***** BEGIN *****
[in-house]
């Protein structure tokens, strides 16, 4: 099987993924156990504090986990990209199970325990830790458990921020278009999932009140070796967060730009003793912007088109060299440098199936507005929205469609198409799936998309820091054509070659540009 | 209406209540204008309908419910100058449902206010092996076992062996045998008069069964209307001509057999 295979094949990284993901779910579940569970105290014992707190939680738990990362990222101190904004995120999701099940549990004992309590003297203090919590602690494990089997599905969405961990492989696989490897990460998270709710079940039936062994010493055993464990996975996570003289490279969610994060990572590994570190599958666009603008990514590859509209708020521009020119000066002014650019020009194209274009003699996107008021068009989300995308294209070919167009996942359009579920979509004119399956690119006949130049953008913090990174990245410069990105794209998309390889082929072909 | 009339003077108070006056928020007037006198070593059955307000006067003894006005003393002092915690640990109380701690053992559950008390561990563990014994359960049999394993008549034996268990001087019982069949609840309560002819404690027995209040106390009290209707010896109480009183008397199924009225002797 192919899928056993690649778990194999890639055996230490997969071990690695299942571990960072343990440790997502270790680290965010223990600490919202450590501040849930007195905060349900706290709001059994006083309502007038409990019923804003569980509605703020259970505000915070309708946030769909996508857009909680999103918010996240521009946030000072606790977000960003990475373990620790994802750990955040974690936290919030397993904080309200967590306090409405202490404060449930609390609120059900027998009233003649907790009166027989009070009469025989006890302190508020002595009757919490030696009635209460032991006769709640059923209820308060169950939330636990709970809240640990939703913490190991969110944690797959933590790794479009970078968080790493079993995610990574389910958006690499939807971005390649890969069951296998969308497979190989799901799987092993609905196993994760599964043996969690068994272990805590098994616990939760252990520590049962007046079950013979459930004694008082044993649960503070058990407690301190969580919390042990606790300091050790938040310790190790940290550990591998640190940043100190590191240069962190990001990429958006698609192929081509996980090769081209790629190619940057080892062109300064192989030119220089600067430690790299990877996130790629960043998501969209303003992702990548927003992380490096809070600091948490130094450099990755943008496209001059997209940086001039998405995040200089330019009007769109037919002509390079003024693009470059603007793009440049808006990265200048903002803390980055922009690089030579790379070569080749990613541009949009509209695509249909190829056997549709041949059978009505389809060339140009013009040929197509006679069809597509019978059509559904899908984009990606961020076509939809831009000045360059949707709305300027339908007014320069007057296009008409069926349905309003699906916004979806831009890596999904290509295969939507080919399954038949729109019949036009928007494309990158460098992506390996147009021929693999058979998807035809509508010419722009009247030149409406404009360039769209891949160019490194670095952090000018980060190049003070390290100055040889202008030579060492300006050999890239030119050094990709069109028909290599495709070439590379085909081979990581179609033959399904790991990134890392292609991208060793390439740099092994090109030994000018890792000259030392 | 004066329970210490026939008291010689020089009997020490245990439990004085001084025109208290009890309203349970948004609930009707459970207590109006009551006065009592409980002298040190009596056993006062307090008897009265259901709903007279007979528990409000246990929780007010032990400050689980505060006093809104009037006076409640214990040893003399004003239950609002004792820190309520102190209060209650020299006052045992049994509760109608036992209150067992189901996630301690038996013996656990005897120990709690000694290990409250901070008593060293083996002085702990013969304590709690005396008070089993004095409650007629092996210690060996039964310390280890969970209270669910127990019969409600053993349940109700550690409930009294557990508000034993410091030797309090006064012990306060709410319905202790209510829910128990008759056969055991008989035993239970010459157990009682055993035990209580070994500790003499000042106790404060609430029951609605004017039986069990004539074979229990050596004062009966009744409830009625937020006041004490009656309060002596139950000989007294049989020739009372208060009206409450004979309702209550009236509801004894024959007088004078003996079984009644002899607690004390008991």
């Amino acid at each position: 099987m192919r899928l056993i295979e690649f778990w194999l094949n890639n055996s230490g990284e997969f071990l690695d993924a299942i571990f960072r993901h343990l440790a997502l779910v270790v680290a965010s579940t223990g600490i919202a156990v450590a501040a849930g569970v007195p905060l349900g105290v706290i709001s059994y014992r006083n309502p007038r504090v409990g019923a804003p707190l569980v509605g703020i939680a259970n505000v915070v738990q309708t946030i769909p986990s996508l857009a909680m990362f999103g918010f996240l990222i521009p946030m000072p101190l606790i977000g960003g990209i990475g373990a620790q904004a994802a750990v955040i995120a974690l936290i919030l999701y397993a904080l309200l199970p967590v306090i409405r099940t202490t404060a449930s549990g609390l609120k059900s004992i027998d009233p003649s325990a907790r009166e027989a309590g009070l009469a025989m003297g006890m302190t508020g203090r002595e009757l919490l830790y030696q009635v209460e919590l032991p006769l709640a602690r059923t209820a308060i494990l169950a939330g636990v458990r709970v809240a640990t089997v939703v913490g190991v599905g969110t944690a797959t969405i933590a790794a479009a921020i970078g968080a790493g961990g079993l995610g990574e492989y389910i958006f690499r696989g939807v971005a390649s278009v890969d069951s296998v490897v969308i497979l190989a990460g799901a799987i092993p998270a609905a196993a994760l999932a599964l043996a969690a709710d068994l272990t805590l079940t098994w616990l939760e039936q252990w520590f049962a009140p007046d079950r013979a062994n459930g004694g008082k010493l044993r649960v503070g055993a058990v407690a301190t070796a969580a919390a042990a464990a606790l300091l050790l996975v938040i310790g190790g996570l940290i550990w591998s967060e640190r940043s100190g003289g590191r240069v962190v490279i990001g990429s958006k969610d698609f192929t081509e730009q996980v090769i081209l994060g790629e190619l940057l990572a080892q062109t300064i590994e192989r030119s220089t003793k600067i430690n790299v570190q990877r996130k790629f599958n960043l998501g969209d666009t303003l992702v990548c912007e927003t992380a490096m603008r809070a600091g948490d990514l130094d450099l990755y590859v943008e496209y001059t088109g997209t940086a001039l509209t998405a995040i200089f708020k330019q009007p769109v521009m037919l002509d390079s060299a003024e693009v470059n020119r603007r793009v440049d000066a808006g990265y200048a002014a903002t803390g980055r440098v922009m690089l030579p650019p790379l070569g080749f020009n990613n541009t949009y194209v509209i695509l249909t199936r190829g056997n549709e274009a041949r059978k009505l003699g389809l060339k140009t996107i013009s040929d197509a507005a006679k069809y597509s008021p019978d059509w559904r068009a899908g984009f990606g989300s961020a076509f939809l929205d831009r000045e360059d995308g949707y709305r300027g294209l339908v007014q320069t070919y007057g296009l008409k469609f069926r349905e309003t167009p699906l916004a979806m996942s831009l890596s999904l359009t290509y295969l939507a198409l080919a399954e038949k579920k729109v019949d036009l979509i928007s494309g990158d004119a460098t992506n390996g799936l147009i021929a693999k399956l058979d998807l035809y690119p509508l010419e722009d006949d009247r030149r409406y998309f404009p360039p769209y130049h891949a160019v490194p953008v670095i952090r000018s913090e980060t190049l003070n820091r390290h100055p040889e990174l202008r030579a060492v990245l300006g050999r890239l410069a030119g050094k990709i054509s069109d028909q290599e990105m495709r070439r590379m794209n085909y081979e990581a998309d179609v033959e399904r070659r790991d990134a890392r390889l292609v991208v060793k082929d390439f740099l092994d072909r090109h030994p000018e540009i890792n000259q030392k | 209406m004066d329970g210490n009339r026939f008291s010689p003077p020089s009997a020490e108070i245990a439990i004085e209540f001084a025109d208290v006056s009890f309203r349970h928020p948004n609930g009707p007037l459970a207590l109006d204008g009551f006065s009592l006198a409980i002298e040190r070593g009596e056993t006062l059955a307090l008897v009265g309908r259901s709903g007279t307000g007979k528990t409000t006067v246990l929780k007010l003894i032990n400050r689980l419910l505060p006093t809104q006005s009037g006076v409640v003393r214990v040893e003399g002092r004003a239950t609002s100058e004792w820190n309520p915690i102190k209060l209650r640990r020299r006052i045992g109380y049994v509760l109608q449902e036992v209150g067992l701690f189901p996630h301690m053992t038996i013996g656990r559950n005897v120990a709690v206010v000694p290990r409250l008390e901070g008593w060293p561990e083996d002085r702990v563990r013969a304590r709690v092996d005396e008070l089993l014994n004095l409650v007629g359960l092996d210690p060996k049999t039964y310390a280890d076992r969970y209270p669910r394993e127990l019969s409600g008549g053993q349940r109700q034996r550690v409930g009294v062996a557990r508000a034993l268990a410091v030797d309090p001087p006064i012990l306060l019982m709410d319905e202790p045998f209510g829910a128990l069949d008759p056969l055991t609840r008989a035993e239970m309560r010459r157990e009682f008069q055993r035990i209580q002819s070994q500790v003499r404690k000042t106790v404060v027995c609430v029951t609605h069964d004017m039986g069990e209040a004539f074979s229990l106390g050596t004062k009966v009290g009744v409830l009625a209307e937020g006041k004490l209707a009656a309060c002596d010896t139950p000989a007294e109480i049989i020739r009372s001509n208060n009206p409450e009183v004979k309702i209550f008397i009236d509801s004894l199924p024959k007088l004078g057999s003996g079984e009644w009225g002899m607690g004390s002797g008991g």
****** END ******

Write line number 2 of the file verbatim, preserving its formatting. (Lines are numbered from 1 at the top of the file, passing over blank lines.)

């Protein structure tokens, strides 16, 4: 099987993924156990504090986990990209199970325990830790458990921020278009999932009140070796967060730009003793912007088109060299440098199936507005929205469609198409799936998309820091054509070659540009 | 209406209540204008309908419910100058449902206010092996076992062996045998008069069964209307001509057999 295979094949990284993901779910579940569970105290014992707190939680738990990362990222101190904004995120999701099940549990004992309590003297203090919590602690494990089997599905969405961990492989696989490897990460998270709710079940039936062994010493055993464990996975996570003289490279969610994060990572590994570190599958666009603008990514590859509209708020521009020119000066002014650019020009194209274009003699996107008021068009989300995308294209070919167009996942359009579920979509004119399956690119006949130049953008913090990174990245410069990105794209998309390889082929072909 | 009339003077108070006056928020007037006198070593059955307000006067003894006005003393002092915690640990109380701690053992559950008390561990563990014994359960049999394993008549034996268990001087019982069949609840309560002819404690027995209040106390009290209707010896109480009183008397199924009225002797 192919899928056993690649778990194999890639055996230490997969071990690695299942571990960072343990440790997502270790680290965010223990600490919202450590501040849930007195905060349900706290709001059994006083309502007038409990019923804003569980509605703020259970505000915070309708946030769909996508857009909680999103918010996240521009946030000072606790977000960003990475373990620790994802750990955040974690936290919030397993904080309200967590306090409405202490404060449930609390609120059900027998009233003649907790009166027989009070009469025989006890302190508020002595009757919490030696009635209460032991006769709640059923209820308060169950939330636990709970809240640990939703913490190991969110944690797959933590790794479009970078968080790493079993995610990574389910958006690499939807971005390649890969069951296998969308497979190989799901799987092993609905196993994760599964043996969690068994272990805590098994616990939760252990520590049962007046079950013979459930004694008082044993649960503070058990407690301190969580919390042990606790300091050790938040310790190790940290550990591998640190940043100190590191240069962190990001990429958006698609192929081509996980090769081209790629190619940057080892062109300064192989030119220089600067430690790299990877996130790629960043998501969209303003992702990548927003992380490096809070600091948490130094450099990755943008496209001059997209940086001039998405995040200089330019009007769109037919002509390079003024693009470059603007793009440049808006990265200048903002803390980055922009690089030579790379070569080749990613541009949009509209695509249909190829056997549709041949059978009505389809060339140009013009040929197509006679069809597509019978059509559904899908984009990606961020076509939809831009000045360059949707709305300027339908007014320069007057296009008409069926349905309003699906916004979806831009890596999904290509295969939507080919399954038949729109019949036009928007494309990158460098992506390996147009021929693999058979998807035809509508010419722009009247030149409406404009360039769209891949160019490194670095952090000018980060190049003070390290100055040889202008030579060492300006050999890239030119050094990709069109028909290599495709070439590379085909081979990581179609033959399904790991990134890392292609991208060793390439740099092994090109030994000018890792000259030392 | 004066329970210490026939008291010689020089009997020490245990439990004085001084025109208290009890309203349970948004609930009707459970207590109006009551006065009592409980002298040190009596056993006062307090008897009265259901709903007279007979528990409000246990929780007010032990400050689980505060006093809104009037006076409640214990040893003399004003239950609002004792820190309520102190209060209650020299006052045992049994509760109608036992209150067992189901996630301690038996013996656990005897120990709690000694290990409250901070008593060293083996002085702990013969304590709690005396008070089993004095409650007629092996210690060996039964310390280890969970209270669910127990019969409600053993349940109700550690409930009294557990508000034993410091030797309090006064012990306060709410319905202790209510829910128990008759056969055991008989035993239970010459157990009682055993035990209580070994500790003499000042106790404060609430029951609605004017039986069990004539074979229990050596004062009966009744409830009625937020006041004490009656309060002596139950000989007294049989020739009372208060009206409450004979309702209550009236509801004894024959007088004078003996079984009644002899607690004390008991």